Staff Publications

Staff Publications

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    'Staff publications' is the digital repository of Wageningen University & Research

    'Staff publications' contains references to publications authored by Wageningen University staff from 1976 onward.

    Publications authored by the staff of the Research Institutes are available from 1995 onwards.

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Record number 359166
Title Functional analysis of Botrytis cinerea nep-like proteins
Author(s) Cuesta Arenas, Y.; Kalkman, E.; Schouten, A.; Vredenbregt, P.; Dieho, M.; Uwumukiza, B.; Kan, J. van
Source In: Book of Abstracts 14th International Botrytis Symposium, Cape Town, South Africa, 21-26 October 2007. - - p. 117 - 117.
Event 14th International Botrytis Symposium, 2007-10-21/2007-10-26
Department(s) Laboratory of Phytopathology
Publication type Abstract in scientific journal or proceedings
Publication year 2007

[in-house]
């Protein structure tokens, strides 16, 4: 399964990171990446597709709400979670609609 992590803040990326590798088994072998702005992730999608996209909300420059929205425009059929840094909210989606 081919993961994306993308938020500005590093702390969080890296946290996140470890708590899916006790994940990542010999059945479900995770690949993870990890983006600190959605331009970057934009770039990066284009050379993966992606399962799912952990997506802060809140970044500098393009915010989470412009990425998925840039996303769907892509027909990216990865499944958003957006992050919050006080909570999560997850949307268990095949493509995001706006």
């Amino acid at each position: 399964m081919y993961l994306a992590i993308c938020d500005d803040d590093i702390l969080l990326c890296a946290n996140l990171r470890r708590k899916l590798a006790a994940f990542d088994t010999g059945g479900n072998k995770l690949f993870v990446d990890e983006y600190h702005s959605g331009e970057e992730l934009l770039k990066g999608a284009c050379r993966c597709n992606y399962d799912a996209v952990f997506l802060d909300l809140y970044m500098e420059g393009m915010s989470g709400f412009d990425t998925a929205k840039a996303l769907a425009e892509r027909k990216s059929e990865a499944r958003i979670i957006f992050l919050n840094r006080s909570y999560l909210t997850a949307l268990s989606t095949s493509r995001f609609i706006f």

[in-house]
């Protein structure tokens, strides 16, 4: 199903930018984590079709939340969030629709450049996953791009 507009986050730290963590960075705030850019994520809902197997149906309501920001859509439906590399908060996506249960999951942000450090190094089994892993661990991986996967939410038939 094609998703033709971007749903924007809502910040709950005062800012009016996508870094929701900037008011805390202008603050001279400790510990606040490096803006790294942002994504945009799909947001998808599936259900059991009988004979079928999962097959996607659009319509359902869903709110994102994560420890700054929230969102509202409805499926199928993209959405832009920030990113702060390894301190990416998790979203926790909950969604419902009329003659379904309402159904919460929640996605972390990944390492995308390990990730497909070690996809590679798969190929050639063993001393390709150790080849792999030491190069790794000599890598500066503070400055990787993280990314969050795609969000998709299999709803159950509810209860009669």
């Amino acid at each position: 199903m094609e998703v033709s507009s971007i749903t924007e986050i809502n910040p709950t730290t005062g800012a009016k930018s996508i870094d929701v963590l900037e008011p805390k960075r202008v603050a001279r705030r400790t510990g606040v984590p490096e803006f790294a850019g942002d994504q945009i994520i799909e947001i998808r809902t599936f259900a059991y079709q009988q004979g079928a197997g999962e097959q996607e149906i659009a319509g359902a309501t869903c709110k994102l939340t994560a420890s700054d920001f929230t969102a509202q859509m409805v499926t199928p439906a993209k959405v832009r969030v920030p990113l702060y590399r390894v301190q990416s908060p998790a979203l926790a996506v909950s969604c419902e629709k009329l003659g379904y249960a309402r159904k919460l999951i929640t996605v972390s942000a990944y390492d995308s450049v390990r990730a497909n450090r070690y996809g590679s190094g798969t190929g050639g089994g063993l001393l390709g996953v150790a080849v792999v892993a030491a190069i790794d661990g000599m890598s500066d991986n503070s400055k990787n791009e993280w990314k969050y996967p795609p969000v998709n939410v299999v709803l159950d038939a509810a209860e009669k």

Abstract Necrosis and ethylene-inducing proteins (NEP) have been described in bacteria, oomycetes and fungi, and have been proposed to act as phytotoxin in dicotyledons. However, they have not been shown to exhibit any phytotoxic activity in monocotyledons. The mechanism of action has thus far not been elucidated. This ever-expanding family of related proteins is characterised by a highly conserved sequence motif (GHRHDWE) of unknown function. The Botrytis cinerea genome contains two genes, encoding NEP-like proteins, namely BcNEP1 and BcNEP2. Knockout mutants in the Bcnep1 or Bcnep2 gene do not show a reduced virulence on tomato or Nicotiana benthamiana. To study the in planta expression pattern of Bcnep genes, constructs of Green Fluorescent Protein (GFP), under control of the native promoters of either Bcnep1 or Bcnep2, were transformed to B. cinerea, and GFP expression was followed in time, after infection on flower petals, using confocal laser scanning and wide-field fluorescence microscopy. Both BcNEP proteins have been produced by heterologous production in Pichia pastoris. Infiltration of the purified proteins into Nicotiana benthamiana leads to a rapid induction of ethylene in a dose-dependent manner. BcNEP1 is capable of inducing ethylene at much lower concentrations than BcNEP2. Both proteins contain a number of cysteine residues, which are predicted to form disulfide bridges. They also possess several potential post-translational modification motifs for phosphorylation, N-glycosylation, O-glycosylation. In order to study which amino acid residues are important for the phytotoxic activity of the B. cinerea NEP proteins, site directed mutagenesis was performed. Preliminary results suggest that mutation of certain cysteine residues or post-translational modification motifs does not lead to total loss of function, whereas mutation of the conserved heptapeptide motif completely abolishes the phytotoxic activity. A comprehensive update of the results will be presented
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